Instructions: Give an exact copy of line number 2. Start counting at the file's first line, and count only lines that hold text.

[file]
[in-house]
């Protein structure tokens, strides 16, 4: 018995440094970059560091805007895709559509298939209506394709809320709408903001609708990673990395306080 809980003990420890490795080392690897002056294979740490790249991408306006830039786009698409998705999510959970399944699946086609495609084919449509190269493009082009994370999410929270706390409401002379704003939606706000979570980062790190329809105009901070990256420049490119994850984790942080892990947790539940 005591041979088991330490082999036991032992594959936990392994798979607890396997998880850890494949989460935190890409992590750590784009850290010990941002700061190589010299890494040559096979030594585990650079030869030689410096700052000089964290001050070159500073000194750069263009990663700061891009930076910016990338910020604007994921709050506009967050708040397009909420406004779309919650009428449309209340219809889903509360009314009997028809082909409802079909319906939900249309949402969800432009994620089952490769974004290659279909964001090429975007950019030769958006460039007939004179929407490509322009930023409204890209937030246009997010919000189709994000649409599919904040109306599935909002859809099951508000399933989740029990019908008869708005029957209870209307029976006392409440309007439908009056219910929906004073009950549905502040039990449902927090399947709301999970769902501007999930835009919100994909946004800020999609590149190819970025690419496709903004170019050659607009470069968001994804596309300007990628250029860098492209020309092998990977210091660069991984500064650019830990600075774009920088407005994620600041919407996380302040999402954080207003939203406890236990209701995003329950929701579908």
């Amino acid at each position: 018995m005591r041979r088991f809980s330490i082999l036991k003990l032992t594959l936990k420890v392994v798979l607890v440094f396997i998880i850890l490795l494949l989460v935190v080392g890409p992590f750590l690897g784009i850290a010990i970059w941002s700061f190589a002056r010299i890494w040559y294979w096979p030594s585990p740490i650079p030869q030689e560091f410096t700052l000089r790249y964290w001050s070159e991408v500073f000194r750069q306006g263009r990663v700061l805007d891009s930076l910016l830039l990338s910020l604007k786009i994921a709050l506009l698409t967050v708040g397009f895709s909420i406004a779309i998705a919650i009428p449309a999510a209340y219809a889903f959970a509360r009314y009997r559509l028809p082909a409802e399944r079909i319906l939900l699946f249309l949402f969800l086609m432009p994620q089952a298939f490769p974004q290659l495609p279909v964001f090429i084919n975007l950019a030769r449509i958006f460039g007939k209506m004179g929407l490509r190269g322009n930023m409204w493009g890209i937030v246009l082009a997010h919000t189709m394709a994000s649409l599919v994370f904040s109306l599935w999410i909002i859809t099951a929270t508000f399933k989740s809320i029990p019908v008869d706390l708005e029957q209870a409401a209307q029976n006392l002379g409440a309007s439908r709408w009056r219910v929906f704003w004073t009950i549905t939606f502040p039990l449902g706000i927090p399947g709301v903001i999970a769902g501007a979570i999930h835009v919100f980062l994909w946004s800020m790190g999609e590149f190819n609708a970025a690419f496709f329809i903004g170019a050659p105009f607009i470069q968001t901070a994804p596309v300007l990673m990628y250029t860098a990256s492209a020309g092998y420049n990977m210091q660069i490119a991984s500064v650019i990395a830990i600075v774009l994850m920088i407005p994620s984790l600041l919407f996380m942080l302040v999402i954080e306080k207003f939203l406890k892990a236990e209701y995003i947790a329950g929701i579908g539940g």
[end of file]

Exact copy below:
């Protein structure tokens, strides 16, 4: 018995440094970059560091805007895709559509298939209506394709809320709408903001609708990673990395306080 809980003990420890490795080392690897002056294979740490790249991408306006830039786009698409998705999510959970399944699946086609495609084919449509190269493009082009994370999410929270706390409401002379704003939606706000979570980062790190329809105009901070990256420049490119994850984790942080892990947790539940 005591041979088991330490082999036991032992594959936990392994798979607890396997998880850890494949989460935190890409992590750590784009850290010990941002700061190589010299890494040559096979030594585990650079030869030689410096700052000089964290001050070159500073000194750069263009990663700061891009930076910016990338910020604007994921709050506009967050708040397009909420406004779309919650009428449309209340219809889903509360009314009997028809082909409802079909319906939900249309949402969800432009994620089952490769974004290659279909964001090429975007950019030769958006460039007939004179929407490509322009930023409204890209937030246009997010919000189709994000649409599919904040109306599935909002859809099951508000399933989740029990019908008869708005029957209870209307029976006392409440309007439908009056219910929906004073009950549905502040039990449902927090399947709301999970769902501007999930835009919100994909946004800020999609590149190819970025690419496709903004170019050659607009470069968001994804596309300007990628250029860098492209020309092998990977210091660069991984500064650019830990600075774009920088407005994620600041919407996380302040999402954080207003939203406890236990209701995003329950929701579908």